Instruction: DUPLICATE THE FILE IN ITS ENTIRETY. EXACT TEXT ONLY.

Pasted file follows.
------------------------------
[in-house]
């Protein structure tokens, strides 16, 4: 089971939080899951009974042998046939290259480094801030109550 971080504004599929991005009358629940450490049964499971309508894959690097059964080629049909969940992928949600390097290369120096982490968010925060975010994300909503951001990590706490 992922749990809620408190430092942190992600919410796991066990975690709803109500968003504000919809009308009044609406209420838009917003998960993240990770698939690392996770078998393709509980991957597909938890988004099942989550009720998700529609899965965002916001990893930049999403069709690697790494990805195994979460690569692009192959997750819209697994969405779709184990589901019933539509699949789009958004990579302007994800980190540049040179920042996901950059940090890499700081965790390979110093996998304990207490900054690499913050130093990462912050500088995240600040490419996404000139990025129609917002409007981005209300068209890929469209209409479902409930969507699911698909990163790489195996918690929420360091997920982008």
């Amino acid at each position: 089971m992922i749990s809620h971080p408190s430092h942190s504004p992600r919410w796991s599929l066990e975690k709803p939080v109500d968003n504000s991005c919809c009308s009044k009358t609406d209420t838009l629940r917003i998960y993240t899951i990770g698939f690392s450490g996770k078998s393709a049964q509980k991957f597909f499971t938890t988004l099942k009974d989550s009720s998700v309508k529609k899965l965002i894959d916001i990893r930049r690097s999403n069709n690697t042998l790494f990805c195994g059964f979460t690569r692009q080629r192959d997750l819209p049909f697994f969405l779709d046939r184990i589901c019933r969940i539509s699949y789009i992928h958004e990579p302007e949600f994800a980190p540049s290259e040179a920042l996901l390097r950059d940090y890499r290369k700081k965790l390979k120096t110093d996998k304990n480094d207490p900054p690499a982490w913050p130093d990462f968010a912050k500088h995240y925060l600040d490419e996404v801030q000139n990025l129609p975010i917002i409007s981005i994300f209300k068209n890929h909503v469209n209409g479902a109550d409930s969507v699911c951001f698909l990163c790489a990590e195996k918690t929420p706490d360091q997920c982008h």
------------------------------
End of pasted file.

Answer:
[in-house]
């Protein structure tokens, strides 16, 4: 089971939080899951009974042998046939290259480094801030109550 971080504004599929991005009358629940450490049964499971309508894959690097059964080629049909969940992928949600390097290369120096982490968010925060975010994300909503951001990590706490 992922749990809620408190430092942190992600919410796991066990975690709803109500968003504000919809009308009044609406209420838009917003998960993240990770698939690392996770078998393709509980991957597909938890988004099942989550009720998700529609899965965002916001990893930049999403069709690697790494990805195994979460690569692009192959997750819209697994969405779709184990589901019933539509699949789009958004990579302007994800980190540049040179920042996901950059940090890499700081965790390979110093996998304990207490900054690499913050130093990462912050500088995240600040490419996404000139990025129609917002409007981005209300068209890929469209209409479902409930969507699911698909990163790489195996918690929420360091997920982008």
């Amino acid at each position: 089971m992922i749990s809620h971080p408190s430092h942190s504004p992600r919410w796991s599929l066990e975690k709803p939080v109500d968003n504000s991005c919809c009308s009044k009358t609406d209420t838009l629940r917003i998960y993240t899951i990770g698939f690392s450490g996770k078998s393709a049964q509980k991957f597909f499971t938890t988004l099942k009974d989550s009720s998700v309508k529609k899965l965002i894959d916001i990893r930049r690097s999403n069709n690697t042998l790494f990805c195994g059964f979460t690569r692009q080629r192959d997750l819209p049909f697994f969405l779709d046939r184990i589901c019933r969940i539509s699949y789009i992928h958004e990579p302007e949600f994800a980190p540049s290259e040179a920042l996901l390097r950059d940090y890499r290369k700081k965790l390979k120096t110093d996998k304990n480094d207490p900054p690499a982490w913050p130093d990462f968010a912050k500088h995240y925060l600040d490419e996404v801030q000139n990025l129609p975010i917002i409007s981005i994300f209300k068209n890929h909503v469209n209409g479902a109550d409930s969507v699911c951001f698909l990163c790489a990590e195996k918690t929420p706490d360091q997920c982008h």